Artal and other experts also agree on another problem: The current weight-gain guidelines neither establish an upper limit for obese women (recommending instead that they gain at least 15 pounds) nor distinguish between different degrees of obesity. To address these oversights, the chart above indicates the weight gain (or loss) that recent research has shown can lower the likelihood of complications without raising the risk of having a low-birthweight baby.
The IOM and other medical groups have not yet sanctioned these suggested guidelines, so talk to your doctor before trying to limit your weight gain. Artal strongly advises that obese expectant women who try to do so or even to lose weight should be under the supervision of a high-risk OB and a nutritionist or dietitian who specializes in pregnancy and can create a personalized diet and exercise plan.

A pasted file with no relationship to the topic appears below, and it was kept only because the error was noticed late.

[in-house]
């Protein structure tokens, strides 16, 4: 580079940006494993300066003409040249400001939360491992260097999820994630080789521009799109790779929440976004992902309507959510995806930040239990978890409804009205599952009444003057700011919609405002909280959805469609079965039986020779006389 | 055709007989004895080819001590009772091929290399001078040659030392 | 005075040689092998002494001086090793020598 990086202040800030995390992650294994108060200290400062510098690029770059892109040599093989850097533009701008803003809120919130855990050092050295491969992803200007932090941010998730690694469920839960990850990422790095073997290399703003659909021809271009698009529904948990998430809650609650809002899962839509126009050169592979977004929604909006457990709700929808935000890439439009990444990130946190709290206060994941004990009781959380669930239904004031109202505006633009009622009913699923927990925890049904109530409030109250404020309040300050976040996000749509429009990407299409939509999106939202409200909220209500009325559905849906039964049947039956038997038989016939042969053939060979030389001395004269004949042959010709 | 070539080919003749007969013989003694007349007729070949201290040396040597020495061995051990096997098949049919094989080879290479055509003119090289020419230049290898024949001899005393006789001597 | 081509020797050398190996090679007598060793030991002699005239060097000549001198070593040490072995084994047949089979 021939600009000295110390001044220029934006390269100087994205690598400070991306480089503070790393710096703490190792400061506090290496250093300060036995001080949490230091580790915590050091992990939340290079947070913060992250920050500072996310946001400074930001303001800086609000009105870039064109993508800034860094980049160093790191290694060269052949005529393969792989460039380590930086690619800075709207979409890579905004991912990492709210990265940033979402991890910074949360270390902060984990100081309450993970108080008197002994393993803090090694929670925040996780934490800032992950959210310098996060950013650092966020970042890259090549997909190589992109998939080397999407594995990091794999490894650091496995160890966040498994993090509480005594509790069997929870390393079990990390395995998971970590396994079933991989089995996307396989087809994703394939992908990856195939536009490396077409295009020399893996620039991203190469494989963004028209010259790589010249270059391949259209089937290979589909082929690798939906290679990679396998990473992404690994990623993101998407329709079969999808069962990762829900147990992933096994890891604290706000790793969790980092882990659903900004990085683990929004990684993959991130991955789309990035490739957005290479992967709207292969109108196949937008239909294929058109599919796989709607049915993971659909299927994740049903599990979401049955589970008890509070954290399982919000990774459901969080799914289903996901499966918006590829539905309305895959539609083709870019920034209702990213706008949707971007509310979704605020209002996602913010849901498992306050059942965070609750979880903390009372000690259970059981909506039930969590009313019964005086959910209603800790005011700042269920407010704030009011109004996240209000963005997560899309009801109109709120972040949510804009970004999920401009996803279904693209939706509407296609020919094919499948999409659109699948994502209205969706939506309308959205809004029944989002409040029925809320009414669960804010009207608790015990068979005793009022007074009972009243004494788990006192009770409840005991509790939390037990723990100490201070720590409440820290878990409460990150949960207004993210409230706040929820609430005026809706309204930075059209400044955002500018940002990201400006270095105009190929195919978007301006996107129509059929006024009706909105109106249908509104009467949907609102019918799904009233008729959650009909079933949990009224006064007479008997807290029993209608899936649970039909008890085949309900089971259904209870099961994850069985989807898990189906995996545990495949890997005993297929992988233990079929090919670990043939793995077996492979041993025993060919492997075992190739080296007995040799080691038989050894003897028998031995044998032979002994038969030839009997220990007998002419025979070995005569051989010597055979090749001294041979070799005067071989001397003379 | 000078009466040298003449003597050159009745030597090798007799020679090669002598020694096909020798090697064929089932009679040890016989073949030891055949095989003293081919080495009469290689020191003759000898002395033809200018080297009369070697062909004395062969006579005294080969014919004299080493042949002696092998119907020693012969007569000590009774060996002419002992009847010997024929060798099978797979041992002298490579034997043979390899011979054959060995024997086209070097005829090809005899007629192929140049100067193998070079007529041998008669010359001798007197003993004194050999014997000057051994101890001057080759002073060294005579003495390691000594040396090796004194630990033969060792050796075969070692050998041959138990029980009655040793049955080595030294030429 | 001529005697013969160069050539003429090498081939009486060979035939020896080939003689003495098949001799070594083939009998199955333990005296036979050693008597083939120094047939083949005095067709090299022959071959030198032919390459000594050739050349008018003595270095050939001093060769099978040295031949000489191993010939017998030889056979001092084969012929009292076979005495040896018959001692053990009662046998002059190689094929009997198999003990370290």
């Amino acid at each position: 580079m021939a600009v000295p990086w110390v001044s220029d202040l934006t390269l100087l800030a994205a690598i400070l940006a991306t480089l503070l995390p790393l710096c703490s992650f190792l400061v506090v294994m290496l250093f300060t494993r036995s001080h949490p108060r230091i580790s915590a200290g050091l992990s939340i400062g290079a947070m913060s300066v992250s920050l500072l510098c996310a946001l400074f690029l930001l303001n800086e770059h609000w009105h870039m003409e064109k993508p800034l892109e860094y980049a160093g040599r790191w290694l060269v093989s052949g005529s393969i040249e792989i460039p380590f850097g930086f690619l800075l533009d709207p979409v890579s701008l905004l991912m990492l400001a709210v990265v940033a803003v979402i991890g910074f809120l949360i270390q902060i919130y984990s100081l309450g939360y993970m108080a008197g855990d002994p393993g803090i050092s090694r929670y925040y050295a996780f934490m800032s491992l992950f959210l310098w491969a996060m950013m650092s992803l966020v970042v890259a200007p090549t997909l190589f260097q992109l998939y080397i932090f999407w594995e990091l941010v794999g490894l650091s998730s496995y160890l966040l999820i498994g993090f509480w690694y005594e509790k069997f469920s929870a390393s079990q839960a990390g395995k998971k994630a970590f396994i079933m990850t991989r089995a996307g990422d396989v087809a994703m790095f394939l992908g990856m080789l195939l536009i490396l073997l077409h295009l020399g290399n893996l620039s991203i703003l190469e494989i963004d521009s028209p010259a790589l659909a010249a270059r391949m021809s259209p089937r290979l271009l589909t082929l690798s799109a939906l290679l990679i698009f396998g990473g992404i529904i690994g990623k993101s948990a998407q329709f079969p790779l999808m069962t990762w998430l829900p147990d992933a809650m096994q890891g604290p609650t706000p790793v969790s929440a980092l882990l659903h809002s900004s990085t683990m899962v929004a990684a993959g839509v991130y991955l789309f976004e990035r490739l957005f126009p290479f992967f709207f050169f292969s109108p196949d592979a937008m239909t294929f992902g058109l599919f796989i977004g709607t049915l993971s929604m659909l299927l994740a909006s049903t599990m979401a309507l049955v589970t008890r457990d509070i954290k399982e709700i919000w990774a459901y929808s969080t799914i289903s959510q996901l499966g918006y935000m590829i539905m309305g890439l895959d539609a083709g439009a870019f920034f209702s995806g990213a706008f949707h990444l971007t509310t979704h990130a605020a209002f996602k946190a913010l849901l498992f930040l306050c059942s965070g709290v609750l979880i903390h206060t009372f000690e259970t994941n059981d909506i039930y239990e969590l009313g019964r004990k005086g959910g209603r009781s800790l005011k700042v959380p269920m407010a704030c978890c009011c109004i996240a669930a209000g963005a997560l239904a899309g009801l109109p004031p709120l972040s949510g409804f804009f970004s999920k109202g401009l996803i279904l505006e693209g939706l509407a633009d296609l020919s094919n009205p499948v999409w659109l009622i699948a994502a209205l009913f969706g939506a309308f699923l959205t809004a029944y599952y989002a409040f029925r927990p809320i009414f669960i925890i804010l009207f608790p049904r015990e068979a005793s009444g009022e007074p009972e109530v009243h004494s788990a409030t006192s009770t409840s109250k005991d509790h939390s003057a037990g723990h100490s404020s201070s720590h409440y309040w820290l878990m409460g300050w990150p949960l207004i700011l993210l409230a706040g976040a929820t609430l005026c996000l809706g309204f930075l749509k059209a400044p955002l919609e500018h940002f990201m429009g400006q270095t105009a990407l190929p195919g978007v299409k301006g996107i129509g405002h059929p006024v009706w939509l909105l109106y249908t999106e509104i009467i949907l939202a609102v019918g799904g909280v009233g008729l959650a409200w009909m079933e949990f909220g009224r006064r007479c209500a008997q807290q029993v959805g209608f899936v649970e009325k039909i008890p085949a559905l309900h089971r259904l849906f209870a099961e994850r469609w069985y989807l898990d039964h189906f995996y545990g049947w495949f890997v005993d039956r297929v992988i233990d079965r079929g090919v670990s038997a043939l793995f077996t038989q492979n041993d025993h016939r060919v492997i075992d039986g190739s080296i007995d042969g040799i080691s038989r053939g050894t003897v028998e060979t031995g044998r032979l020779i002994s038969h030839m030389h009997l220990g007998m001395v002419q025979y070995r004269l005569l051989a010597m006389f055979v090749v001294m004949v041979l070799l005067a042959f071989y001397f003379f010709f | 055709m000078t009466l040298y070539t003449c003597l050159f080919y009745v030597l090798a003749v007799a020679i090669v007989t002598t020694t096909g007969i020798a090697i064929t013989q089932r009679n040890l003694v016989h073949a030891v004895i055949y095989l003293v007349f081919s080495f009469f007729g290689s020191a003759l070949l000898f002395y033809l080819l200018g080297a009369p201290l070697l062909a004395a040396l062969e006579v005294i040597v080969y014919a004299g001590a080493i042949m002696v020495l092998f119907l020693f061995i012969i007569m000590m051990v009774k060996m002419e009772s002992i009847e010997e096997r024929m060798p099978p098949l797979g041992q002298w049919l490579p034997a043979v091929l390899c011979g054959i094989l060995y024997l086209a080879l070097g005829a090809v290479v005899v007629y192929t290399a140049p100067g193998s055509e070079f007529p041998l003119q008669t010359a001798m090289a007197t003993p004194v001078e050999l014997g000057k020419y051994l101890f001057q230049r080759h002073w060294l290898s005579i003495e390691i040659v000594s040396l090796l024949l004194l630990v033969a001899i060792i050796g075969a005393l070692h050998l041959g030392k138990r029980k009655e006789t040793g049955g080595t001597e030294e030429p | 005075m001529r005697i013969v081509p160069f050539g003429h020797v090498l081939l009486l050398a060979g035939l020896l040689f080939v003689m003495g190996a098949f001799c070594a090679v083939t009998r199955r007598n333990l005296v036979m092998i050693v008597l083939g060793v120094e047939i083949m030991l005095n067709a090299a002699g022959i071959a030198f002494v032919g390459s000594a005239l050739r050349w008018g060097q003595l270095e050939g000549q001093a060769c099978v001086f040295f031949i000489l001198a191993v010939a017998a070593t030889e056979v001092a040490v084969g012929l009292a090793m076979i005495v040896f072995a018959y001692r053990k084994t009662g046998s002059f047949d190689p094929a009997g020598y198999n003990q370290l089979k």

How much weight should you gain?
|Prepregnancy Body Mass Index (Bmi)||Current Recommendation||New Studies Suggest|
|less than 19.8 (low)||gain 8-40 lbs.||gain 9-22 lbs.|
|19.8-26 (normal)||gain 25-35 lbs.||gain 5-22 lbs.|
|26.1-29.9 (overweight)||gain 15-25 lbs.||gain under 20 lbs.|
|30-35 (obese)||gain at least 15 lbs.||gain under 13 lbs.|
|35.1-39.9 (class II obesity)||n/a||gain 0-9 lbs.|
|40+ (class III obesity)||n/a||lose 0-9 lbs.|
To determine your recommended weight gain, go to fitpregnancy.com/bmi.